China's claim on South China Sea & the so-called nine-dash line Photograph:( AFP )
China claims practically the whole 1.3 million-square-mile South China Sea as its sovereign territory, and it has blamed foreign warships for escalating tensions in the region
China has recently issued a warning to the UK's Carrier Strike Group not to carry out any "improper acts" as it enters the South China Sea.
China claims practically the whole 1.3 million-square-mile South China Sea as its sovereign territory, and it has blamed foreign warships for escalating tensions in the region.
The pro-government Global Times, which is seen as a mouthpiece for the ruling Chinese Communist Party, said, "The People's Liberation Army Navy is at a high state of combat readiness".
China has been closely monitoring the progress of the Carrier Strike Group, which is currently sailing through the South China Sea en route to Japan. It has also accused Britain of "still living in its colonial days".
Also, the Royal Navy has been carrying out exercises with the Singaporean navy and Britain's Defence Secretary Ben Wallace has made a clear intention to conduct a "Freedom of Navigation" exercise through the South China Sea.
Freedom of navigation operations (or FONOPs) are routinely conducted by the United States, the United Kingdom, and Australia to counter what Washington refers to as "attempts by coastal states to unjustly limit access to the seas."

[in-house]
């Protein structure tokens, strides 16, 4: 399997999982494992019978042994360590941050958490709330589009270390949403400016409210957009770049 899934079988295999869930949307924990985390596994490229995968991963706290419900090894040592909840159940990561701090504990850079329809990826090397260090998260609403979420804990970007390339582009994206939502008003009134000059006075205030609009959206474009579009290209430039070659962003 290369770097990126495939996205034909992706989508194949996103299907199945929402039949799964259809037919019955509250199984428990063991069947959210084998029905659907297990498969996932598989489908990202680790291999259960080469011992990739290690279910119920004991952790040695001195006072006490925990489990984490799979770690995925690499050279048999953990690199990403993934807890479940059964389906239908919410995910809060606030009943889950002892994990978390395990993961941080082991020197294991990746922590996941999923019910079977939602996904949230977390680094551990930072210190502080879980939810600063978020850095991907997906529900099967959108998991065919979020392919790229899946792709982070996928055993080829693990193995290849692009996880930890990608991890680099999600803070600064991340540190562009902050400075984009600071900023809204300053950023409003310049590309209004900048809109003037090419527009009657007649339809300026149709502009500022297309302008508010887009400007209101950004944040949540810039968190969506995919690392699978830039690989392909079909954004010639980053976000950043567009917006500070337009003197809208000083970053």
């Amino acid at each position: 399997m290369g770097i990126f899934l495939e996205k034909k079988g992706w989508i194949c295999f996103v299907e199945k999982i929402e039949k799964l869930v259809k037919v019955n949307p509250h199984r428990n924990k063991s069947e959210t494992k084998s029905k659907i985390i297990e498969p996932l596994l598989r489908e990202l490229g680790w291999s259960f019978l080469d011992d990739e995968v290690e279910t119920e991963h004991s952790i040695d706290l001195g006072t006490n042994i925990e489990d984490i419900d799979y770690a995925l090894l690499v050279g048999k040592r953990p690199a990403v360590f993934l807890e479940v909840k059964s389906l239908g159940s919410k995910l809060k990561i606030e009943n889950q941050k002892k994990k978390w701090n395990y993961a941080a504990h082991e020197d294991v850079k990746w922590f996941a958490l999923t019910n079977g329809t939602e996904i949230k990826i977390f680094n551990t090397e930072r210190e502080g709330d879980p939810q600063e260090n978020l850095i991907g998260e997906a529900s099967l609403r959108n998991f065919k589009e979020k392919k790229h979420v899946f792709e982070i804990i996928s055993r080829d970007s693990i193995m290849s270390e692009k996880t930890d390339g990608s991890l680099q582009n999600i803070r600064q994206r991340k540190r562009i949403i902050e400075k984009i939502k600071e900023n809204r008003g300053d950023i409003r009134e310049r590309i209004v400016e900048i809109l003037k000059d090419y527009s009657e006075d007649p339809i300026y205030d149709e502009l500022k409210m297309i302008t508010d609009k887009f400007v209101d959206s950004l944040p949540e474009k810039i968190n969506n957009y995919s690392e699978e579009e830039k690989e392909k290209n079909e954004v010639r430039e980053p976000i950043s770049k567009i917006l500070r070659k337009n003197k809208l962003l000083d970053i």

Both US and Royal Navy warships have recently challenged China's claims to sovereignty in the South China Sea by purposely sailing through it.
Veerle Nouwens, a senior research fellow at the Royal United Services Institute (Rusi), a London think tank was quoted by BBC as saying, "China is not looking for a direct confrontation with a major US ally in the South China Sea". He added, "But it will certainly make its intentions clear".
The HMS Queen Elizabeth is escorted by six Royal Navy ships, a Royal Navy submarine, a US Navy destroyer, and a Dutch frigate, and is carrying eight F-35B Lightning II fast jets, four Wildcat maritime attack helicopters, seven Merlin Mk2 anti-submarine and airborne early warning helicopters, and three Merlin Mk4 commando helicopters on deck.
China has been carrying out incursions, sinking foreign ships, establishing new districts, giving Chinese names to islands, building new artificial islands and using fishing vessels as maritime militias in the South China Sea.
The South China Sea is a strategic waterway surrounded by six nations, such as China, Taiwan, the Philippines, Vietnam, Malaysia and Brunei.
Two groups of islands here are at the centre of a fierce territorial dispute. The first is the Paracel Archipelago, contested by China, Taiwan and Vietnam.
The second is the Spratly Islands, disputed between China and all other five nations. These islands are strategic because they are surrounded by waters teeming with marine life and are rich in oil and gas resources.
One-third of the world's shipping traffic also passes through the South China Sea. Beijing claims sovereignty over nearly the entire sea.